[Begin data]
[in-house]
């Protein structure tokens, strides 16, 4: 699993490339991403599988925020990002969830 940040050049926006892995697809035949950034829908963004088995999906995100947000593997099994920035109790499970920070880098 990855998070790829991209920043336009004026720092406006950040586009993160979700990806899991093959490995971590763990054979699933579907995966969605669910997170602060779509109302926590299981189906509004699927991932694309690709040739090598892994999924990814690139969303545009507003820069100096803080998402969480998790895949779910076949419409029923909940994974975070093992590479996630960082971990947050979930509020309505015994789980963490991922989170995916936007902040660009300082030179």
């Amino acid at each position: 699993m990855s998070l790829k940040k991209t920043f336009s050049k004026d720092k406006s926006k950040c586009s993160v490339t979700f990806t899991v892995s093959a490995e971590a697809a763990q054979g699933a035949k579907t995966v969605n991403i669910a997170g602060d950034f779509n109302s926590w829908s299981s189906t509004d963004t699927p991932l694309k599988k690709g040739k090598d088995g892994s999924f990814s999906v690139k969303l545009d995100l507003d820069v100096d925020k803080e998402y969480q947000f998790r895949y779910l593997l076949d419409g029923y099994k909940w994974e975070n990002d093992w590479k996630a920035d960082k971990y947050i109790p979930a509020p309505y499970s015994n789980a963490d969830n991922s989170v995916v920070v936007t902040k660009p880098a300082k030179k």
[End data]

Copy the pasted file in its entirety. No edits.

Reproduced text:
[in-house]
């Protein structure tokens, strides 16, 4: 699993490339991403599988925020990002969830 940040050049926006892995697809035949950034829908963004088995999906995100947000593997099994920035109790499970920070880098 990855998070790829991209920043336009004026720092406006950040586009993160979700990806899991093959490995971590763990054979699933579907995966969605669910997170602060779509109302926590299981189906509004699927991932694309690709040739090598892994999924990814690139969303545009507003820069100096803080998402969480998790895949779910076949419409029923909940994974975070093992590479996630960082971990947050979930509020309505015994789980963490991922989170995916936007902040660009300082030179």
């Amino acid at each position: 699993m990855s998070l790829k940040k991209t920043f336009s050049k004026d720092k406006s926006k950040c586009s993160v490339t979700f990806t899991v892995s093959a490995e971590a697809a763990q054979g699933a035949k579907t995966v969605n991403i669910a997170g602060d950034f779509n109302s926590w829908s299981s189906t509004d963004t699927p991932l694309k599988k690709g040739k090598d088995g892994s999924f990814s999906v690139k969303l545009d995100l507003d820069v100096d925020k803080e998402y969480q947000f998790r895949y779910l593997l076949d419409g029923y099994k909940w994974e975070n990002d093992w590479k996630a920035d960082k971990y947050i109790p979930a509020p309505y499970s015994n789980a963490d969830n991922s989170v995916v920070v936007t902040k660009p880098a300082k030179k």